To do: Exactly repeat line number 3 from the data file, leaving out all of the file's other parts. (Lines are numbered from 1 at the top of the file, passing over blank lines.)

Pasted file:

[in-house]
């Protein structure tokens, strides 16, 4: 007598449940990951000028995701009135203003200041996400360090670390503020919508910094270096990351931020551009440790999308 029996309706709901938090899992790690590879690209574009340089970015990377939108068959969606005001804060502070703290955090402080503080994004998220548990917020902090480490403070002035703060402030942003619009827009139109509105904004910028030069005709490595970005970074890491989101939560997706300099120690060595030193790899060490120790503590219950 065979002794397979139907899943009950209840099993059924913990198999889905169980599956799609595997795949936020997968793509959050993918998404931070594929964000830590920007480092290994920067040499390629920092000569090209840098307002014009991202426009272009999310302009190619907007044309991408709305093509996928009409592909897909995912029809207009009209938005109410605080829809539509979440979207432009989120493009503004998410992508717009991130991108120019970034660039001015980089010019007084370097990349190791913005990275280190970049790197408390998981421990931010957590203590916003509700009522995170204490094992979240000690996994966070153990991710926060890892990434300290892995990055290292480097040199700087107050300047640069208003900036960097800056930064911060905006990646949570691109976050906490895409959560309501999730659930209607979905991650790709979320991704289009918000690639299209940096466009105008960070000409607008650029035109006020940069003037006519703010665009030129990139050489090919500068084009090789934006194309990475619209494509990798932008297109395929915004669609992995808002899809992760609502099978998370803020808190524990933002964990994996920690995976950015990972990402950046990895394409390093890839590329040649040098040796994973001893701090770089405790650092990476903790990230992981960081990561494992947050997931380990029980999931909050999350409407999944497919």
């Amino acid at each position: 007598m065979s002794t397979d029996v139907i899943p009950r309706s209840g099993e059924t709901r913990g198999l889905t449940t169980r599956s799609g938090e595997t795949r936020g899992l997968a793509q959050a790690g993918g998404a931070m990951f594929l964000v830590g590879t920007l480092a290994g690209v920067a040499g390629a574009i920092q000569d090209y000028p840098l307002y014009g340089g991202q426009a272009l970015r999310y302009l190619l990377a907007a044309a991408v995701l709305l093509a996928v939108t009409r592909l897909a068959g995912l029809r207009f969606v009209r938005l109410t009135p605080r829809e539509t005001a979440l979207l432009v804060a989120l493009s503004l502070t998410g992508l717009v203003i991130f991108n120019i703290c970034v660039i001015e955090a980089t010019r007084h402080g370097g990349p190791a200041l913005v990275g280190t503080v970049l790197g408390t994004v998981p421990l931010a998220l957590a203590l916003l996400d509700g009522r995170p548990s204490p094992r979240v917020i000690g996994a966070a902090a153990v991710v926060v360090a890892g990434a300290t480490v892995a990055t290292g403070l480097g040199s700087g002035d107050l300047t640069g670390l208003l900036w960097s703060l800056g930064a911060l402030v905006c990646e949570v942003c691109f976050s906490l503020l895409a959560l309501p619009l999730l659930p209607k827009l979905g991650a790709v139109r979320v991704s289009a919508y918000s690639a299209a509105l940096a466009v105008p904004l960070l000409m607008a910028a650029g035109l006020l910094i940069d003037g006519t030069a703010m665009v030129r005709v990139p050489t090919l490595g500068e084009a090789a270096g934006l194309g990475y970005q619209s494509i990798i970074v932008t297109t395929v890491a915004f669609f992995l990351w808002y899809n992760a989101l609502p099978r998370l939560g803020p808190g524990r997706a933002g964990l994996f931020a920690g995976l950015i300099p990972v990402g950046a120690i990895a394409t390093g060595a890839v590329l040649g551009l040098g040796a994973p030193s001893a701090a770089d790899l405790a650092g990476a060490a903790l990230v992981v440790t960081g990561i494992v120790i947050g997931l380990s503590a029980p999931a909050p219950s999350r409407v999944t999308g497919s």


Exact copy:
């Amino acid at each position: 007598m065979s002794t397979d029996v139907i899943p009950r309706s209840g099993e059924t709901r913990g198999l889905t449940t169980r599956s799609g938090e595997t795949r936020g899992l997968a793509q959050a790690g993918g998404a931070m990951f594929l964000v830590g590879t920007l480092a290994g690209v920067a040499g390629a574009i920092q000569d090209y000028p840098l307002y014009g340089g991202q426009a272009l970015r999310y302009l190619l990377a907007a044309a991408v995701l709305l093509a996928v939108t009409r592909l897909a068959g995912l029809r207009f969606v009209r938005l109410t009135p605080r829809e539509t005001a979440l979207l432009v804060a989120l493009s503004l502070t998410g992508l717009v203003i991130f991108n120019i703290c970034v660039i001015e955090a980089t010019r007084h402080g370097g990349p190791a200041l913005v990275g280190t503080v970049l790197g408390t994004v998981p421990l931010a998220l957590a203590l916003l996400d509700g009522r995170p548990s204490p094992r979240v917020i000690g996994a966070a902090a153990v991710v926060v360090a890892g990434a300290t480490v892995a990055t290292g403070l480097g040199s700087g002035d107050l300047t640069g670390l208003l900036w960097s703060l800056g930064a911060l402030v905006c990646e949570v942003c691109f976050s906490l503020l895409a959560l309501p619009l999730l659930p209607k827009l979905g991650a790709v139109r979320v991704s289009a919508y918000s690639a299209a509105l940096a466009v105008p904004l960070l000409m607008a910028a650029g035109l006020l910094i940069d003037g006519t030069a703010m665009v030129r005709v990139p050489t090919l490595g500068e084009a090789a270096g934006l194309g990475y970005q619209s494509i990798i970074v932008t297109t395929v890491a915004f669609f992995l990351w808002y899809n992760a989101l609502p099978r998370l939560g803020p808190g524990r997706a933002g964990l994996f931020a920690g995976l950015i300099p990972v990402g950046a120690i990895a394409t390093g060595a890839v590329l040649g551009l040098g040796a994973p030193s001893a701090a770089d790899l405790a650092g990476a060490a903790l990230v992981v440790t960081g990561i494992v120790i947050g997931l380990s503590a029980p999931a909050p219950s999350r409407v999944t999308g497919s």